For her part, Turner-Smith didn’t hear about the project until after it was announced publicly. “When the press release came out about the project, I forwarded the article to my team, and I was like, ‘look at this,'” Turner-Smith laughed. “Just the fact that it was Lena Waithe and Daniel Kaaluya, I was like, ‘What is this project? I want to know.’ The concept of it being a Black Bonnie and Clyde—it was that project that everybody knew about that we all wanted to be in. Then I read the script, and I was like, ‘What’s up with this?!’ On paper, it was just a fascinating project. When I read it, and I read the character, I was like this is really interesting and complex. Queen is a woman who’s in a lot of pain, which I thought was so compelling.”
When two very different people who have two distinct perspectives on life come together there is bound to be some sort of explosion–good or bad. “Queen goes on this date in a moment of, ‘I’m going to go on this date to have a connection with somebody,” the Nightflyers actress explained. “She’s not close to anyone. She’s coming out of losing a case, and she’s in a really negative headspace. Once she gets on the date, it’s expectations vs. reality. You turn up for the date, and it’s ‘Ehhh,’ but you sit through it. She’s so familiar with the injustice of the penal justice system and being at this low already is what spins her out. In Ohio, capital punishment is still very much in effect. Harming a police officer in the line of duty is a capital crime, it’s an automatic death penalty. Therefore, what ensues is a desperate moment for her.”
While Queen is more militant (a Malcolm X to Slim’s Dr. Martin Luther King, Jr.), and has spent her entire life and career as a lawyer railing against injustices, Slim is much more reserved. “That’s why it spoke to me, man,” Kaluuya revealed. “I’ve been through certain situations with the police trying to mess up my career. A lot of my friends can’t even get into the country because of saying ‘Yes’ to a situation they shouldn’t have said yes to at 14 or 15. I understood that. I remember we did the opening scene in Cleveland and it was really triggering for me. It really messed me up like a little bit. It was dark at the start. We’re so desensitized to the imagery of Black people being beaten up by the police.”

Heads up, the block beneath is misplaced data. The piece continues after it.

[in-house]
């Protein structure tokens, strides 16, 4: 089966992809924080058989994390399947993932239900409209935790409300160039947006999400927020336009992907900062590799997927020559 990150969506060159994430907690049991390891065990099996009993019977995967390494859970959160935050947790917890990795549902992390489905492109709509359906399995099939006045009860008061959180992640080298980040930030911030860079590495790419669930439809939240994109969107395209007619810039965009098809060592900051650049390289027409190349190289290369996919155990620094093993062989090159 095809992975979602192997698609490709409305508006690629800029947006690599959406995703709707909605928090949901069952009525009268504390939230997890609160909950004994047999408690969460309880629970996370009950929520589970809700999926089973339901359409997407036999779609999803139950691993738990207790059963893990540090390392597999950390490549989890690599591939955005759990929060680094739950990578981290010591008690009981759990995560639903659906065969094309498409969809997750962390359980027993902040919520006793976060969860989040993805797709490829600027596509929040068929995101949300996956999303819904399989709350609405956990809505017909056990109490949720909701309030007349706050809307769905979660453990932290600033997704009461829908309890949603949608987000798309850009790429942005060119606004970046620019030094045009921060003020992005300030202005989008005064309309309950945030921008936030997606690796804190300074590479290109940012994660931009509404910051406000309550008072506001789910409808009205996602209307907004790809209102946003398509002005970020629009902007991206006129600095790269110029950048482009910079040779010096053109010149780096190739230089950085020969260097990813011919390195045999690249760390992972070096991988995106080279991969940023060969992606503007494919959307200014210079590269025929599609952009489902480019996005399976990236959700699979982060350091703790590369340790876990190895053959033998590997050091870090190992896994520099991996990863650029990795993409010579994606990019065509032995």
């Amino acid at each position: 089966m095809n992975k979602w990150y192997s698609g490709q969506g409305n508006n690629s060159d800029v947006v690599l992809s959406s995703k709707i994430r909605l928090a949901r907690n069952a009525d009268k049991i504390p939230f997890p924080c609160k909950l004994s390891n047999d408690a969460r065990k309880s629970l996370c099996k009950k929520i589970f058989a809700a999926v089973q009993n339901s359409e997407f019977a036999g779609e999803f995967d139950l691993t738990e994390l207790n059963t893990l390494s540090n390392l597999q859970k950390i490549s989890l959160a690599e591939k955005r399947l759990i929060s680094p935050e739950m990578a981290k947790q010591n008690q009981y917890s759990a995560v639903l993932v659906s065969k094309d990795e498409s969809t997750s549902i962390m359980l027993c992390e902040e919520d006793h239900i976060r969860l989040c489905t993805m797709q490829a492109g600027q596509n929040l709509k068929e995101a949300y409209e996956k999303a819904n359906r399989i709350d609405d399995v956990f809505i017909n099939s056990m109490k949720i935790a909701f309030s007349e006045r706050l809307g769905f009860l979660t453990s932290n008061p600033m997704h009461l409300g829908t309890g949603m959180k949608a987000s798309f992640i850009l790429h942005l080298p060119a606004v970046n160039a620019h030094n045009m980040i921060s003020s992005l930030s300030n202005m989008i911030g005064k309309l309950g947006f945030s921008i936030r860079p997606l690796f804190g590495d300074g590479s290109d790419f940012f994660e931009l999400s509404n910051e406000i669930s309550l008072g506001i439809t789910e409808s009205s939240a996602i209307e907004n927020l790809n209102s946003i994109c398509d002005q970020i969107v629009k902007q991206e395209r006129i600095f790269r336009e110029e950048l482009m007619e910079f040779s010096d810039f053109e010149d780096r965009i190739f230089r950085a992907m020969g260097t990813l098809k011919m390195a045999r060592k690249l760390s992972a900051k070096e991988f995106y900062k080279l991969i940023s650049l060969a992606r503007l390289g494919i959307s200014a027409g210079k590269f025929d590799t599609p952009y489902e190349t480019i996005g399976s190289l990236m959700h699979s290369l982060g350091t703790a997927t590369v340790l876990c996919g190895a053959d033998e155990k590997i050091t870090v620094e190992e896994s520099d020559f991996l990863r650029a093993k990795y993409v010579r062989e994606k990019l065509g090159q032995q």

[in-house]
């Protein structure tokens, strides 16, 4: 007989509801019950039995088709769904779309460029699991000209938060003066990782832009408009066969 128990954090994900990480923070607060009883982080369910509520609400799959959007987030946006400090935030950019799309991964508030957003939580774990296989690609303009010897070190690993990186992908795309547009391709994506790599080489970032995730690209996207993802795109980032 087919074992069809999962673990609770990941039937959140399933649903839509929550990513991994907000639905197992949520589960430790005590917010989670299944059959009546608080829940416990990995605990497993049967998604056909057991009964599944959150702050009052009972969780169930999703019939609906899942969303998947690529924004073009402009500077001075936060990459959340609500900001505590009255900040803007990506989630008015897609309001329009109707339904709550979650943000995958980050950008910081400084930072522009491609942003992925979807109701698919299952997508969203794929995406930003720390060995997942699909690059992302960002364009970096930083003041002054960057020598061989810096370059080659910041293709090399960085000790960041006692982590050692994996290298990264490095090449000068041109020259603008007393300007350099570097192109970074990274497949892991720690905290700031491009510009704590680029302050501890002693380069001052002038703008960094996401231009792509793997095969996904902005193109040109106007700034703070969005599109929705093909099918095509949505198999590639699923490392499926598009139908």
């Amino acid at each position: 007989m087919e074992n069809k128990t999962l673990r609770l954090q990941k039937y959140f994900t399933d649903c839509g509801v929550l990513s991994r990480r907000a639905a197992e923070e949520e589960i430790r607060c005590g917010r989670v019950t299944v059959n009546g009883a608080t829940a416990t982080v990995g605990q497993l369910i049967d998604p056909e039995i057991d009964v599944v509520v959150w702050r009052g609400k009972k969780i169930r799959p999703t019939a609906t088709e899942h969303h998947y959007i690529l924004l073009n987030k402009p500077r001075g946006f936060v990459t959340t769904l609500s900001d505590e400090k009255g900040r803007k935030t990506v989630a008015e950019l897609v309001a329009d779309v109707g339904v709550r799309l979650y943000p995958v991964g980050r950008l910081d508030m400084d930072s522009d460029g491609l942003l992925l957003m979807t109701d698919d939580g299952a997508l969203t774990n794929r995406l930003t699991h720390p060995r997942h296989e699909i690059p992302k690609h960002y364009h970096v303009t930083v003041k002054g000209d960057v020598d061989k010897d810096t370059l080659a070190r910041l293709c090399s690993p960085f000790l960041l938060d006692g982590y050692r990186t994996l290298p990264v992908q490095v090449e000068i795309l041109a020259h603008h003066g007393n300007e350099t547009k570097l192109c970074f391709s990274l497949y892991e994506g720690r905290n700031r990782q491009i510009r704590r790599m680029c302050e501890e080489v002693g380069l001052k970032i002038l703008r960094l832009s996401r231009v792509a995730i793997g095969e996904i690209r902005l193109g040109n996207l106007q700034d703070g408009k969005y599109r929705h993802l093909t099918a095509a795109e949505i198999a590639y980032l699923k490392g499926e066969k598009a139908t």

Because Slim is so subdued in the beginning, the character was very interesting for Kaluuya to navigate. “It’s complicated,” he said slowly. “I think Slim is a guy that’s not overtly masculine. When the film starts, a Black woman in the audience could see him and go, ‘hmm’ because of how he carries himself —how wishy-washy he can be at times. We assign specific characteristics to Black men and when they don’t rise to meet them–. Slim obviously goes on a journey, but Queen has that passion from the jump. She’s got the plan. Slim finds his groove within it, and his version of it is the stuff that he needs to grow in order to be the man that he wants.”
Turner-Smith continued unpacking Slim’s character, “If Martin [Luther King] is forced to be violent for some reason, how does he react to that? How does he feel about himself? How does he feel about what violence is now? That’s why it’s very clever the way Lena has plotted it because these dilemmas make them challenge those character journeys.”
Gender roles and how they are perceived and implemented in the Black community are also highlighted in Queen & Slim. “Black love is a theme in the film,” Waithe explained. “Not just romantic Black love, but a love that Black people have for each other. You see that on their journey. We’re all connected. There’s also a thing about how we love each other. There’s a very beautiful line when Queen goes to see her uncle, and he has a woman at his home. She says, ‘I know out there he ain’t shit, but in here I treat him like a king.'”